It is a daily struggle to put the Lord first in all things, but He gives us all the grace we need if we are open to it.


#8

i mean I hope it’s NOT literal. Oh dear.

Thanks for the answers everyone!


#9

Jesus used such language often. Such was a way of speaking to make a point.

Just as he said one must hate ones father and mother…

and if your eye causes you to sin - pluck it out.

Such was a way of emphasis…a way of expression.

Not intending “real hate” for ones parents but to love God above all…and not intending “real plucking” but taking the needed measures to avoid the sin.


#10

No I would not say so.


#11

Jesus used such language in various places. Such was a way of speaking to make a point.

Just as he said one must hate ones father and mother…

and if your eye causes you to sin - pluck it out.

Such was a way of emphasis…a way of expression.

Not intending “real hate” for ones parents but to love God above all…and not intending “real plucking” but taking the needed measures to avoid the serious sin.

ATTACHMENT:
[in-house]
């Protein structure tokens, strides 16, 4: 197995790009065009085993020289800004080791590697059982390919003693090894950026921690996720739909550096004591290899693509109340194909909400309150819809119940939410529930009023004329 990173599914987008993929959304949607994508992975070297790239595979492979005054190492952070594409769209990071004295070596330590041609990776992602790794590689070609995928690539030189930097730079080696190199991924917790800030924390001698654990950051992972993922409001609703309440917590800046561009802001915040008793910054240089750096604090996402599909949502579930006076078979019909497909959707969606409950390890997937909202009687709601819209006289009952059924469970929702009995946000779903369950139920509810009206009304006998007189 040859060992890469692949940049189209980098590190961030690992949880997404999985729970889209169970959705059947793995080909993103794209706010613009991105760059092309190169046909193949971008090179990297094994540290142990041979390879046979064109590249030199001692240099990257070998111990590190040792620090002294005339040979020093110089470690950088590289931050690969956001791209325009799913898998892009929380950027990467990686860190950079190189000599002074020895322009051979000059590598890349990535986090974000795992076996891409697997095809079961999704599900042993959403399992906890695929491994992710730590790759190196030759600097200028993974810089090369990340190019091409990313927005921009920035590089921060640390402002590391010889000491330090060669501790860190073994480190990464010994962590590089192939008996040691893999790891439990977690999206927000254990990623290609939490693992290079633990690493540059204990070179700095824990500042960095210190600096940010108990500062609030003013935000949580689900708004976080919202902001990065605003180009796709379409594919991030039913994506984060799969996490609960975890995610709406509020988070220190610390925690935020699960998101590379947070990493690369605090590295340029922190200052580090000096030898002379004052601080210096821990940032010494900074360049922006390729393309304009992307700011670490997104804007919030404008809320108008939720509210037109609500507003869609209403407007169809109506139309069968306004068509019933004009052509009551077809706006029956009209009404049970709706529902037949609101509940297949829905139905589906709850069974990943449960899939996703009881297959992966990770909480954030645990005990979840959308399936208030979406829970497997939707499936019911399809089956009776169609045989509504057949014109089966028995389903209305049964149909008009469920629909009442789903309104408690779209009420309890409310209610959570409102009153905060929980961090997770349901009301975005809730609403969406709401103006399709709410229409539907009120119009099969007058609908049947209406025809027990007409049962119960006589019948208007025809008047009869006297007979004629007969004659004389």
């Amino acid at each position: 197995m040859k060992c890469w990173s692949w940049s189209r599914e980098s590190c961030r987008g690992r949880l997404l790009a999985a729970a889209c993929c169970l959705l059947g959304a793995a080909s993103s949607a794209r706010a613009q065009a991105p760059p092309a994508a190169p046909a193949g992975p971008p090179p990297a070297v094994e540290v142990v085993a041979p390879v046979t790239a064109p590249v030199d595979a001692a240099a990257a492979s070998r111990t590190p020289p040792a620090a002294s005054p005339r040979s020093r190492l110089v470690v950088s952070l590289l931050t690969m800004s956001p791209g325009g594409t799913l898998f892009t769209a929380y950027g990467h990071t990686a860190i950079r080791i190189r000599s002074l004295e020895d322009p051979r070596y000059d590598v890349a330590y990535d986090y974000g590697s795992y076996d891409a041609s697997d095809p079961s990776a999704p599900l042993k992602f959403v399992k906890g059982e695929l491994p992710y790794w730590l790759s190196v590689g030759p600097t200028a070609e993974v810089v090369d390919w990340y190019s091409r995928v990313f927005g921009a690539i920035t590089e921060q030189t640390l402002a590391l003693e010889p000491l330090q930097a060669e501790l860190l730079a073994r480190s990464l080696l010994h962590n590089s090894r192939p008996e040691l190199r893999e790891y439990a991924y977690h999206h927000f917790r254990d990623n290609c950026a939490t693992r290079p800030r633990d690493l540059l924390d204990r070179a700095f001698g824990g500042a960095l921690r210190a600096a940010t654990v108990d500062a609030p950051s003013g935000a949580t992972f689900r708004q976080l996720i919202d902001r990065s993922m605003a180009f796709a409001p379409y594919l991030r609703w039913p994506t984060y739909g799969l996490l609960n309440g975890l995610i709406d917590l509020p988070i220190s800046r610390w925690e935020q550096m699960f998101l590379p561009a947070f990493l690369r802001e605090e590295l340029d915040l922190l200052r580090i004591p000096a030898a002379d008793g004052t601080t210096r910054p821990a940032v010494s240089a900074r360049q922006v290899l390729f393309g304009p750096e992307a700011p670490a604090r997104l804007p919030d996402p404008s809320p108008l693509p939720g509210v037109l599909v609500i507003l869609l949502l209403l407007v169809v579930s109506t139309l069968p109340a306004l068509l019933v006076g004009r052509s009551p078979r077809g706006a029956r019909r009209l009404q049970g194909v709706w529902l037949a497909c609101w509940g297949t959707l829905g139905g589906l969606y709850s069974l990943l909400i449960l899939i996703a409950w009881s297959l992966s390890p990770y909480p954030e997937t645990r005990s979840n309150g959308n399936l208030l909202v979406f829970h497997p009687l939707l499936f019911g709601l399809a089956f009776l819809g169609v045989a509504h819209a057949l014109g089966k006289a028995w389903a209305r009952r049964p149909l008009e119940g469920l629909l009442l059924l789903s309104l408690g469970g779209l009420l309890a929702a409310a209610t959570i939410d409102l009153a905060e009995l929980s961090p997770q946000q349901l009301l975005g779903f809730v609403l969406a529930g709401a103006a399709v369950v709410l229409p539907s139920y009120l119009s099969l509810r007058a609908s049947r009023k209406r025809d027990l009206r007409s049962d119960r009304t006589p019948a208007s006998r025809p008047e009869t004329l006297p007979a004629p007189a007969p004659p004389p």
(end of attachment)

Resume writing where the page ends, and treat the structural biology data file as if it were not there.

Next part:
#12

“What the Lord says of himself here in this Christological parable is applied to us in two other verses: “He who loves his life loses it, and he who hates his life in this world will keep it for eternal life” (v. 25). I think that when we first hear this we do not like it. We would like to say to the Lord: “But what are you telling us, Lord? Must we even hate our life? Isn’t our life a gift of God? Haven’t we been created in his image and likeness? Shouldn’t we be grateful and glad that he has given us life?”. However, Jesus’ words have another meaning. Of course the Lord has given us life and we are grateful for this. Gratitude and joy are fundamental attitudes of Christian life. Yes, we can be happy because we know that each of our lives comes from God. It is not a chance without meaning. I am wanted and loved. When Jesus says we must hate our life he means quite the opposite. He is thinking here of two fundamental attitudes. One is the attitude of wanting to keep my life selfishly, which is why I consider my life as my own property; I consider myself as my own property, which is why I want to make the very most of this life so as to live a full life, living for myself. Whoever does this, whoever lives for himself and thinks of and desires only himself, does not find himself but is lost. What the Lord tells us is precisely the opposite: not seizing life but giving it. And it is not that in seizing life for ourselves that we receive it, but in giving it, in going beyond ourselves not in looking at ourselves but rather in giving ourselves to the other in the humility of love, giving our life to him and to others. Thus we become rich, distancing ourselves from ourselves, freeing ourselves from ourselves. It is by giving, and not by seizing life that we truly receive life.”